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DL [Course 4/5] Convolutional Neural Networks [Week 3/4] Object detection

Key Concepts

  • Remember the vocabulary of object detection (landmark, anchor, bounding box, grid, …)
  • Understand the challenges of Object Localization, Object Detection and Landmark Finding
  • Understand and implement intersection over union
  • Understand and implement non-max suppression
  • Understand how we label a dataset for an object detection application

Detection algorithms

Object Localization

What are localization and detection?

  • What are localization and detection?
    • Image classification
      • “Car”
      • 1 object
    • Classification with localization
      • “Car”
      • localization (bounding box)
      • 1 object
    • Detection
      • multiple objects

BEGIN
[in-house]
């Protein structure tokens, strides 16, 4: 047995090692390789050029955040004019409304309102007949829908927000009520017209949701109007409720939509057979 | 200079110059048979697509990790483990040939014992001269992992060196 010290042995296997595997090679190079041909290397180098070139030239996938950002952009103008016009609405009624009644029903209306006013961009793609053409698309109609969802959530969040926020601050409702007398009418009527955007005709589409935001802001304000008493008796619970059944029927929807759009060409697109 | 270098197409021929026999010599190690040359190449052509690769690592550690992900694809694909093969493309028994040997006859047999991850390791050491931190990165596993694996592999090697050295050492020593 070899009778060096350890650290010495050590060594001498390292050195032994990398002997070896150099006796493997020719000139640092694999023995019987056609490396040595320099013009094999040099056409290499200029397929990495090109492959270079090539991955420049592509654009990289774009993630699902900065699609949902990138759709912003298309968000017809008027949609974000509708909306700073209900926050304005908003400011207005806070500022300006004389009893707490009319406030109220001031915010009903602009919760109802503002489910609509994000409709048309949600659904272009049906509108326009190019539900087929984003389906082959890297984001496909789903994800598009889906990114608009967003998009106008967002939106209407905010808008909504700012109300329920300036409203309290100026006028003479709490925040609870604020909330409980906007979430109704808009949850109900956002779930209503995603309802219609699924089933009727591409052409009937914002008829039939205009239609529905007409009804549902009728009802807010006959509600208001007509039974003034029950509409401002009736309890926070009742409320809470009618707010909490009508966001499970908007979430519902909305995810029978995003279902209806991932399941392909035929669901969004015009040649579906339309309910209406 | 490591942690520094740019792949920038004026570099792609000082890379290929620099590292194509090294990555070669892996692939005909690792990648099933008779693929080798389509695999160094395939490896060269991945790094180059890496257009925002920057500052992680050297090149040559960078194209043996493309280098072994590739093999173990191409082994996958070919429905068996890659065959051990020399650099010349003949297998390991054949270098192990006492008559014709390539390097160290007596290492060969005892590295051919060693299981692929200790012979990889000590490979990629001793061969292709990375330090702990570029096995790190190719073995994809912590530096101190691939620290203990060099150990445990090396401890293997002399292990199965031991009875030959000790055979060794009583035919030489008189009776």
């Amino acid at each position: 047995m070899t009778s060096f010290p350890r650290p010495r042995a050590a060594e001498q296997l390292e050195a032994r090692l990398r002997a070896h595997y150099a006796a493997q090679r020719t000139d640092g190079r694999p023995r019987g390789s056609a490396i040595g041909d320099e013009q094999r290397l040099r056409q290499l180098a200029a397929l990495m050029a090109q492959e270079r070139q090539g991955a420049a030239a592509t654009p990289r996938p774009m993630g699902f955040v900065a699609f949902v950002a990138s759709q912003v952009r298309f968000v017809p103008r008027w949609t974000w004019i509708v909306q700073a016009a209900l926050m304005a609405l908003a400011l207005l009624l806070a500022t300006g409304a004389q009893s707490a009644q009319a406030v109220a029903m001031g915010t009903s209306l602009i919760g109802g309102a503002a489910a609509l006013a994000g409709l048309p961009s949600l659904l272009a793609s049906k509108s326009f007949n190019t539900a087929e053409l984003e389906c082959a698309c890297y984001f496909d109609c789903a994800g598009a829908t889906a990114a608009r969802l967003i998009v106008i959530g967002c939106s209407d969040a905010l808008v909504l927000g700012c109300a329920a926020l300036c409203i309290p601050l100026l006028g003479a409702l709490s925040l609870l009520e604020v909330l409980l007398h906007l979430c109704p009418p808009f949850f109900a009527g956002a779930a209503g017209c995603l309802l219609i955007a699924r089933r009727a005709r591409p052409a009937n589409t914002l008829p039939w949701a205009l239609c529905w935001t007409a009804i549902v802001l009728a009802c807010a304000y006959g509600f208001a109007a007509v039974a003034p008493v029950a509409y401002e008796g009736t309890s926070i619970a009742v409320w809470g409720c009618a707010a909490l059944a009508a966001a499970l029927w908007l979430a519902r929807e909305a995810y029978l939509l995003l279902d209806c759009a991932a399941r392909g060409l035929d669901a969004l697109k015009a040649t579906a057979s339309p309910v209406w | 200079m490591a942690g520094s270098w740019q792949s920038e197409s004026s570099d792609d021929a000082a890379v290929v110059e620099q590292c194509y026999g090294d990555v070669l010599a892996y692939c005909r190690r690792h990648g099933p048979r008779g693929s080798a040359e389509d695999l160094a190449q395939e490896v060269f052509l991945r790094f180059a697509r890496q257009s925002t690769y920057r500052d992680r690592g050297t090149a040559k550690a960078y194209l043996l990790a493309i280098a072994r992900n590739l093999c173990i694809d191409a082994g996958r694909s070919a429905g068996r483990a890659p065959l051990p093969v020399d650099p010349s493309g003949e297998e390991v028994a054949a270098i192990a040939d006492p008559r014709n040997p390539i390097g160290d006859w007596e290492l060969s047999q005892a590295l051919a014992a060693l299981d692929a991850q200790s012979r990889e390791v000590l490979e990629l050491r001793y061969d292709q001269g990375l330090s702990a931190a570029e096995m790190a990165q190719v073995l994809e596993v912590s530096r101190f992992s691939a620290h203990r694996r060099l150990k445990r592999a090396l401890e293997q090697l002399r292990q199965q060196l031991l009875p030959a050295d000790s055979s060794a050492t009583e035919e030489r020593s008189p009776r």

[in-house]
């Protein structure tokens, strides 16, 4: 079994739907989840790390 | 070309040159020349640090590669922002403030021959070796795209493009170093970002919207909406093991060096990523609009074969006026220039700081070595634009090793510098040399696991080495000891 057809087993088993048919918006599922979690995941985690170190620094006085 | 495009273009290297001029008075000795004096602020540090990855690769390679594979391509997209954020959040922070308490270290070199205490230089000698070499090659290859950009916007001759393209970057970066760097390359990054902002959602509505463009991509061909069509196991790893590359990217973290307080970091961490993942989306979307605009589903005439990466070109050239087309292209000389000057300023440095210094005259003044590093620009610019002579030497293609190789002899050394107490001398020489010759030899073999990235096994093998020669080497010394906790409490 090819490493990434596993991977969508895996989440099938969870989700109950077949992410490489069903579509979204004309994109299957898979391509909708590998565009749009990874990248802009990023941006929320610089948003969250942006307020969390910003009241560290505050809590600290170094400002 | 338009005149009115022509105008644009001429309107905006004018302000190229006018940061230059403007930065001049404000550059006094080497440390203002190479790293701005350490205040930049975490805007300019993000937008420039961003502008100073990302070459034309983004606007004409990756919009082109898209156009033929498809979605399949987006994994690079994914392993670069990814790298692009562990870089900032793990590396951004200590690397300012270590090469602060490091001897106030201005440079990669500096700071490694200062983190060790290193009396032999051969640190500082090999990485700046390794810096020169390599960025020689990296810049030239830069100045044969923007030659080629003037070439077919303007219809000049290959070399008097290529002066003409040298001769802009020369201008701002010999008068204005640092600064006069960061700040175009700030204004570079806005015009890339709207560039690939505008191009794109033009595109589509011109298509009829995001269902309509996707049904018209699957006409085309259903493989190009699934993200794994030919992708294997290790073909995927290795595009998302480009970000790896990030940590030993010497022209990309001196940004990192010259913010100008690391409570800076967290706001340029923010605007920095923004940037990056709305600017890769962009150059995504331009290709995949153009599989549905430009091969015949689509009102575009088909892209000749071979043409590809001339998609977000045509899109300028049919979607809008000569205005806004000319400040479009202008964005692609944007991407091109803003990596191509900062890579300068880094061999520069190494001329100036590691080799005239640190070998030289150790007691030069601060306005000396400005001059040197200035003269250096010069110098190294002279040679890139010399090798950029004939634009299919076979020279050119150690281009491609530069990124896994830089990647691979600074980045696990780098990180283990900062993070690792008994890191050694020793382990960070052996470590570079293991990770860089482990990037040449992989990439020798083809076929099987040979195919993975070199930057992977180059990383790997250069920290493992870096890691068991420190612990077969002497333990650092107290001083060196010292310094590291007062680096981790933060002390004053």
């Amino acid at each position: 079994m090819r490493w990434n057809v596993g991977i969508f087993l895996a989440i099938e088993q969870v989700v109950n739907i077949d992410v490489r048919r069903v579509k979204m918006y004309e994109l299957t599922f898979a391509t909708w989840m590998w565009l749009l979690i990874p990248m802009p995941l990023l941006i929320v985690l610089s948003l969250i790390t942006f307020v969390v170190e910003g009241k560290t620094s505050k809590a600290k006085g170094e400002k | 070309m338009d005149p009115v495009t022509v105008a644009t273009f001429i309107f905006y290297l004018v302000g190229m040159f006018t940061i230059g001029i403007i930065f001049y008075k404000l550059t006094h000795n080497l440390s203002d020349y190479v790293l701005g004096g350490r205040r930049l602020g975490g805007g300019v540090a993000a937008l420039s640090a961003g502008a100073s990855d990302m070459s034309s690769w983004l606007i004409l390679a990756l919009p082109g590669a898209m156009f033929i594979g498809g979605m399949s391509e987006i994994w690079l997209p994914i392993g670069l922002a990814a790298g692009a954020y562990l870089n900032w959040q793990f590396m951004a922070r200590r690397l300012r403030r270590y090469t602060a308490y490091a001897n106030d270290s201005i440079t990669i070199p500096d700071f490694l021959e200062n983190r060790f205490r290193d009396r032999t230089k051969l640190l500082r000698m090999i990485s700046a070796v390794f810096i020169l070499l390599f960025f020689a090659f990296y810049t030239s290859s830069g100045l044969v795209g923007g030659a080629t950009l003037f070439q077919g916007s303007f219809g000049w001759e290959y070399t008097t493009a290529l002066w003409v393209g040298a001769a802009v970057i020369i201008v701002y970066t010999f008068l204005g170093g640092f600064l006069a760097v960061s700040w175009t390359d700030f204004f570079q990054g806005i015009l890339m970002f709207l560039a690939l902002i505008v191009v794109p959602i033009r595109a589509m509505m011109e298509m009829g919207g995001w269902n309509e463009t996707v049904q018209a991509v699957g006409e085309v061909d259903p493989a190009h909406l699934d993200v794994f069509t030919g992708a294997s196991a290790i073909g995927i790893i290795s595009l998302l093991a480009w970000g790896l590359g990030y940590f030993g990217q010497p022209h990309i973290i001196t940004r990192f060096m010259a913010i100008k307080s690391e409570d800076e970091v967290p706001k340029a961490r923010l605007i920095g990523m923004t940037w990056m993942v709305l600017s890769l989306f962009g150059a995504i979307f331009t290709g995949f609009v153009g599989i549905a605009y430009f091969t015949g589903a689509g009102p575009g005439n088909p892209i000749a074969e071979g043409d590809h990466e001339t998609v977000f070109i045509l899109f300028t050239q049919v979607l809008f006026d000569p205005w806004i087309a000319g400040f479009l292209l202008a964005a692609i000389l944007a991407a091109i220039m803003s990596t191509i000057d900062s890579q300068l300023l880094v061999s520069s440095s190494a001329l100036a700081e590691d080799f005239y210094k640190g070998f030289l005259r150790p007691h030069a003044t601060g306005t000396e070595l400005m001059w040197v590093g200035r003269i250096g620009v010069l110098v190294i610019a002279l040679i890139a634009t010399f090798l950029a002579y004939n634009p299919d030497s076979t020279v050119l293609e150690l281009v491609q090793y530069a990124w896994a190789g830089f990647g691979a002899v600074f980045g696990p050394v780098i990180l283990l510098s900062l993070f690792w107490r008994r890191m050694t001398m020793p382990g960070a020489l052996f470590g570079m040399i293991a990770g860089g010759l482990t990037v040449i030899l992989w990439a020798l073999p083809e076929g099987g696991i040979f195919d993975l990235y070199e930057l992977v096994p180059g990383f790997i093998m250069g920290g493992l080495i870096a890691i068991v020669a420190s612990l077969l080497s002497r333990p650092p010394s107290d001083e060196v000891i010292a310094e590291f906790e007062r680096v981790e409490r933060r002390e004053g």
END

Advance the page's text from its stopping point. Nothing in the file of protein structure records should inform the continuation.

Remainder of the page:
Classification with localization

  • Classification with localization\[
    \boxed{image}\rightarrow \boxed{CONVNET}\rightarrow \boxed{\circ\\\circ\\\circ\\\circ}\rightarrow\ softmax(4)+\underbrace{b_x,b_y,b_h,b_w}_{\text{bounding box}}
    \]

Defining the target label y

  • object
    1. pedestrain
    2. car
    3. motorcycle
    4. background
  • Need to output\( b_x,b_y,b_h,b_w \), class lavel(1-4)
  • \(P_c\) Provability object exist\[
    y=\begin{bmatrix}
    P_c\\b_x\\b_y\\b_h\\b_w\\c_1\\c_2\\c_3
    \end{bmatrix}
    \]
    • class 1-3: \(P_c=1\)
    • class 4: \(P_c=0\)
  • case x=Car: \[
    y=\begin{bmatrix}
    1\\b_x\\b_y\\b_h\\b_w\\0\\1\\0
    \end{bmatrix}
    \]
  • case x=background: \[
    y=\begin{bmatrix}
    0\\?\\?\\?\\?\\?\\?\\?
    \end{bmatrix}
    \]
    • don’t care
  • Loss function\[
    L(\hat y, y)=\begin{cases}
    (\hat y_1 – y_2)^2 + (\hat y_2- y_2)^2 + \dots + (\hat y_8 – y_8)^2 & (y_1=1)\\
    (\hat y_1 – y_2)^2 & (y_1=0)
    \end{cases}
    \]
  • error
    • example
      • squared error just simplify description here
    • c1,c2,c3
      • softmax
    • bx,by,bh,bw
      • squared error
    • Pc
      • logistic regression
      • probably squared error

Landmark Detection

  • In more general cases, NN just output X and Y coordinates of importatnt points and image are sometimes called landmarks.
  • face recognition
    • landmark \(l_{1x},l_{1y}\dots l_{64x},l_{64y} \)